SGT. John Whalen found the compact disc last month at a downtown record store. On its back cover was a photo of a wounded Philadelphia policeman slumped on the pavement. Sargeant Whalen recognized the image. It was his.
Whalen posed for the photo 11 years ago, as part of a poster campaign to dramatize the perils of police work. Now, it adorns a punk-rock album by a Michigan group with tracks like ''Cops for Fertilizer.''
Whalen and others on the Philadelphia force are the latest to join a growing social revolt in the United States against violent lyrics and imagery in pop culture - on everything from the airwaves to video games to album covers.
For the men and women in blue, however, the issue is more than a question of values. It is reality.
After two police killings here this month - one allegedly committed by aspiring rappers - Whalen says cop-killer music is having a real-life impact.
At a time when the public is already mistrustful of police, some officers say hateful music is fueling the hostility of criminals.
Cops are growing less inclined to risk their lives policing neighborhoods that need them most.
The result, they say, is that big-city cops in Philadelphia and elsewhere are growing less inclined to risk their lives policing the troubled neighborhoods that need them most.
''I use the young cops as a barometer,'' says Rich Costello, president of Philadelphia's police union. ''Even they're starting to throw their hands up and say, 'Why get out of the car?' It's frightening when you realize that the police have become so beaten down.''
By all accounts, morale in Philadelphia's police department is at a new low. It's reeling from a corruption scandal involving six officers that could lead to the reversal of hundreds of convictions. A federal probe is under way.
In addition, officer Lauretha Vaird was shot to death this month while trying to break up a bank robbery. Two rappers, whose duo was called ''Count the Banks,'' have been charged with her murder.
Officer Vaird's death, and the start of police contract talks, prompted Mr. Costello to file a $50,000 lawsuit charging that Whalen's photo was used by the punk band (whose name contains an expletive), their San Francisco record company, ''Alternative Tentacles,'' and Borders' Books and Music, without permission.
But to Costello and the cops who patrol the city's row-house boroughs, the real issue is not defamation but outrage about the music and concern about its suggestive power. ''I've seen it from both sides,'' says one officer. ''Being a young African-American and coming up listening to these lyrics at a young age, I know that both unconsciously and consciously, you get a message that it's cool to be anti-police, to kill an officer. We have two cops dead in a month. That says it all.''
The Whalen case is the latest example of a growing backlash against violent music, usually directed at ''gangsta rap.'' Those who defend such music say it is a reflection of reality on the street, and that if police did nothing wrong, it would have no market.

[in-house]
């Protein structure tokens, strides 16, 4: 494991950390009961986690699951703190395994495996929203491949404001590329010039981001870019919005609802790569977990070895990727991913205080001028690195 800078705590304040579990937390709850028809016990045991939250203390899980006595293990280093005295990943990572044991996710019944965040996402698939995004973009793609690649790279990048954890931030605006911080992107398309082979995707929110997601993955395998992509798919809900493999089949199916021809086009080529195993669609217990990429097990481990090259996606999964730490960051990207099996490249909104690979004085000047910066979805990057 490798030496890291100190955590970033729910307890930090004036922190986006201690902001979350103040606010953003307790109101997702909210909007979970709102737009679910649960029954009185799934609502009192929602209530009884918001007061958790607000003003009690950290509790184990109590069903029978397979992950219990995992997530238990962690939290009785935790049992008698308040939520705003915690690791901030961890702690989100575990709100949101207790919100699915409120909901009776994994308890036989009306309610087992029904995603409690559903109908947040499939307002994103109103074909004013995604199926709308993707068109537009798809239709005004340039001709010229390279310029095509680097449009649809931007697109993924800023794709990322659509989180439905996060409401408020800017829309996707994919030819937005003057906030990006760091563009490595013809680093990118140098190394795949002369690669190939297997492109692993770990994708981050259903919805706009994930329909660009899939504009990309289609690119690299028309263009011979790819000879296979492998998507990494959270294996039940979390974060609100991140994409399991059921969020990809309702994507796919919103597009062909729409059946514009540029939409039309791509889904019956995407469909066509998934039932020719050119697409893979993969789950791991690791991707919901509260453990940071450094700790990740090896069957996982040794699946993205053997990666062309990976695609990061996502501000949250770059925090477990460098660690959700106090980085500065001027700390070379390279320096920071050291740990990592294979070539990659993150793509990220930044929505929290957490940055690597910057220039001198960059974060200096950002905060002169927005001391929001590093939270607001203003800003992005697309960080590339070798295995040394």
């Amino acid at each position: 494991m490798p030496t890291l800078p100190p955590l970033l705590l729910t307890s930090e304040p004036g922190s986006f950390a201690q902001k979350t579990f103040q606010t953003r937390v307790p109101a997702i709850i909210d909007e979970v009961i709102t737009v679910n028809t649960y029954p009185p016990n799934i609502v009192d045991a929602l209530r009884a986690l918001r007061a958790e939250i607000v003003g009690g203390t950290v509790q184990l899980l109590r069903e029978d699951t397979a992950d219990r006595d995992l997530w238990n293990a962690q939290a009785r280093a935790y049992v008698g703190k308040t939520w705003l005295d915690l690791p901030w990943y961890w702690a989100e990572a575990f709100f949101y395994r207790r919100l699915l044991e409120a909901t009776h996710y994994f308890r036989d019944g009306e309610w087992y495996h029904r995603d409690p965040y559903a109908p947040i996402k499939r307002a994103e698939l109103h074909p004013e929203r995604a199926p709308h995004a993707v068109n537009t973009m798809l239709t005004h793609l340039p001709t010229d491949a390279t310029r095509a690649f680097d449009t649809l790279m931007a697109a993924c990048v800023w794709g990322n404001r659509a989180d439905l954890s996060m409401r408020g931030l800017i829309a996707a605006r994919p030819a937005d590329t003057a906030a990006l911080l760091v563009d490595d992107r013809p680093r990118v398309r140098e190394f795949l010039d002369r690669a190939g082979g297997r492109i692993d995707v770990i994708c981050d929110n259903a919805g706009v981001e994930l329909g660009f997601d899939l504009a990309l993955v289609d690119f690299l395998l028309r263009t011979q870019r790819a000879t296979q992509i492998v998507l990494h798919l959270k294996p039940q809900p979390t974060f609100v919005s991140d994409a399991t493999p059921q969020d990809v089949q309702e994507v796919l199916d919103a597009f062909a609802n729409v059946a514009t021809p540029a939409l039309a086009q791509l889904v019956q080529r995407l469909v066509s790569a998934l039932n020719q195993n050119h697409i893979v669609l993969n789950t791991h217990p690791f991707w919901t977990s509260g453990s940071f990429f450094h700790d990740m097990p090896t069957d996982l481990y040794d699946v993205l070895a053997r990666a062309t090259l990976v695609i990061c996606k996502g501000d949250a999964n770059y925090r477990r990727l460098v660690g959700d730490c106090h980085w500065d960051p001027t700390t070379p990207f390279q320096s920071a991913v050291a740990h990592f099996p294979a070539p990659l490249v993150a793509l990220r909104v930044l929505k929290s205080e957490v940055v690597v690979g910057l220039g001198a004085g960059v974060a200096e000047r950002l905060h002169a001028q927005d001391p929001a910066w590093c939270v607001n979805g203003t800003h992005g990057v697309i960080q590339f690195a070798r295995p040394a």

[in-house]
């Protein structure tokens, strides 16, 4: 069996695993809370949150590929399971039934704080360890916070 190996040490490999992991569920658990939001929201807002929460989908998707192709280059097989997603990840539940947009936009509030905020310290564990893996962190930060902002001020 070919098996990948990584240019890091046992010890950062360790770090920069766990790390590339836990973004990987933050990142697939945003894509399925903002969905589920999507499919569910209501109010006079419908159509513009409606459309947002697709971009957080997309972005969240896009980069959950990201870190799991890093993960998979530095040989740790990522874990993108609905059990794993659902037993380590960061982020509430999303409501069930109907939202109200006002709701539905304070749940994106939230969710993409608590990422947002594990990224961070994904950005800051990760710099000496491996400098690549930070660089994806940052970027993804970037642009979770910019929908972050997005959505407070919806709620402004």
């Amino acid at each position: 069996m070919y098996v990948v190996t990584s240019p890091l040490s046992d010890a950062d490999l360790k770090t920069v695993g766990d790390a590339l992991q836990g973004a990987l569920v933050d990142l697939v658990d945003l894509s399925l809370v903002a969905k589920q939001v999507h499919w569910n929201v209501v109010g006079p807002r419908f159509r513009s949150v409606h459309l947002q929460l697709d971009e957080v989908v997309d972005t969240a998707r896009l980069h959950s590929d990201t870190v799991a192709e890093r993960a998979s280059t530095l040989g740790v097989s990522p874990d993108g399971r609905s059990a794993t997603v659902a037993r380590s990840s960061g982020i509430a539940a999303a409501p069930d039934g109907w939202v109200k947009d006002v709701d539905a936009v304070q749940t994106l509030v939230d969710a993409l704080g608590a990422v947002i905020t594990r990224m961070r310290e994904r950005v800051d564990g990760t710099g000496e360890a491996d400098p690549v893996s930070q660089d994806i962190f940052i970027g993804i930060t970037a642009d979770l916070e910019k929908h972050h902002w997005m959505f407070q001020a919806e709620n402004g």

Contacted at his home in Lansing, Mich., where he now runs a baseball-card shop, ''Doc'' Corbin Dart, the musician who used Whalen's picture and wrote ''Cops for Fertilizer'' and ''Pigs in a Blanket,'' insists that his album was not meant to advocate killing police, but does not regret the album's blistering tone.
Ever since he was beaten by police in 1985, Mr. Dart says, he has chided them for abusing their power. The songs, he says, reflect ''feelings that come from feeling helpless. When you start to feel helpless, you start to get defensive. When you get defensive, you start to feel mean.''
While he respects Dart's First Amendment rights, Costello says police seem exempt from standards of decency that apply to criticism of other entities. ''Police seem to be the last recognized minority group in America that it's still politically correct to slander, stereotype, and in this case, murder with impunity,'' he says.
On the street, some police say the public and the media do little to combat these negative stereotypes. Although Philadelphia police respond to more than 2 million calls for help every year and make as little as $24,000 a year, Costello says, ''Most people still view the police as a traffic ticket.'' Whenever an officer makes a mistake, he argues, the media pounce. They raised questions, for example, about Officer Vaird's failure to wear a bulletproof vest.
''It's starting to feel like us against [the media], not us against the bad guys,'' says Philadelphia Officer Donna Jaconi. She says the scrutiny has started to dull some officers' ability to make split-second judgments. In order to survive, she says, cops in Philadelphia have been forced to live by the saying: ''I'd rather be judged by 12 than carried by six.''
SGT. William Dicks, fresh from jury trial at City Hall, says that in the courtroom, in the wake of the O.J. Simpson trial, jurors are apt to view cops as ''conspirators or liars.'' ''Self-motivation is the only spark that keeps us going.''
Yet some cops admit, privately, that some of their peers have decided the only way to avoid controversy is to avoid danger. This kind of response is most frightening, Costello says, because it is immeasurable: There are no statistics for the number of crimes that could have been prevented.
''The damage will only be seen in the long term,'' he says, ''with the ultimate destruction of neighborhoods, 'For Sale' signs, and the quality of life. It'll just hasten what's happening all along the East Coast: a general and pervasive flight to the suburbs.''